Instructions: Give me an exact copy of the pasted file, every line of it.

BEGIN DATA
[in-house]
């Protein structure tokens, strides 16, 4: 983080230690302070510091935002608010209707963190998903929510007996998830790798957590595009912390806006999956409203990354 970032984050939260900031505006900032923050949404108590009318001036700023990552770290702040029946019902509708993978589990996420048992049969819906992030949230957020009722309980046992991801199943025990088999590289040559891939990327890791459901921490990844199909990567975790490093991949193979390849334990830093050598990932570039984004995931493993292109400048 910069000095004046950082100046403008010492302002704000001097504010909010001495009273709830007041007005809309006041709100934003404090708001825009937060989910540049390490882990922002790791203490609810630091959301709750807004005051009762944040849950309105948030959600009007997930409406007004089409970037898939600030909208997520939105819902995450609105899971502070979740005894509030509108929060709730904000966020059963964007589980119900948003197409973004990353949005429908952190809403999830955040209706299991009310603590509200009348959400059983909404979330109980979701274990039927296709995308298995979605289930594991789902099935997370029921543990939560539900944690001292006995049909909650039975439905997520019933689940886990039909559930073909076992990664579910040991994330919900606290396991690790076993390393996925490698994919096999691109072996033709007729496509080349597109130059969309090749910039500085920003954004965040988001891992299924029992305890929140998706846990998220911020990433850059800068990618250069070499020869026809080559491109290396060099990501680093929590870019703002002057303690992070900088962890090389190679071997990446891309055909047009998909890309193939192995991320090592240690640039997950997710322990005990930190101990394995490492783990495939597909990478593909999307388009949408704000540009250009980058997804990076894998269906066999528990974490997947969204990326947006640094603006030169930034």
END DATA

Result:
[in-house]
């Protein structure tokens, strides 16, 4: 983080230690302070510091935002608010209707963190998903929510007996998830790798957590595009912390806006999956409203990354 970032984050939260900031505006900032923050949404108590009318001036700023990552770290702040029946019902509708993978589990996420048992049969819906992030949230957020009722309980046992991801199943025990088999590289040559891939990327890791459901921490990844199909990567975790490093991949193979390849334990830093050598990932570039984004995931493993292109400048 910069000095004046950082100046403008010492302002704000001097504010909010001495009273709830007041007005809309006041709100934003404090708001825009937060989910540049390490882990922002790791203490609810630091959301709750807004005051009762944040849950309105948030959600009007997930409406007004089409970037898939600030909208997520939105819902995450609105899971502070979740005894509030509108929060709730904000966020059963964007589980119900948003197409973004990353949005429908952190809403999830955040209706299991009310603590509200009348959400059983909404979330109980979701274990039927296709995308298995979605289930594991789902099935997370029921543990939560539900944690001292006995049909909650039975439905997520019933689940886990039909559930073909076992990664579910040991994330919900606290396991690790076993390393996925490698994919096999691109072996033709007729496509080349597109130059969309090749910039500085920003954004965040988001891992299924029992305890929140998706846990998220911020990433850059800068990618250069070499020869026809080559491109290396060099990501680093929590870019703002002057303690992070900088962890090389190679071997990446891309055909047009998909890309193939192995991320090592240690640039997950997710322990005990930190101990394995490492783990495939597909990478593909999307388009949408704000540009250009980058997804990076894998269906066999528990974490997947969204990326947006640094603006030169930034």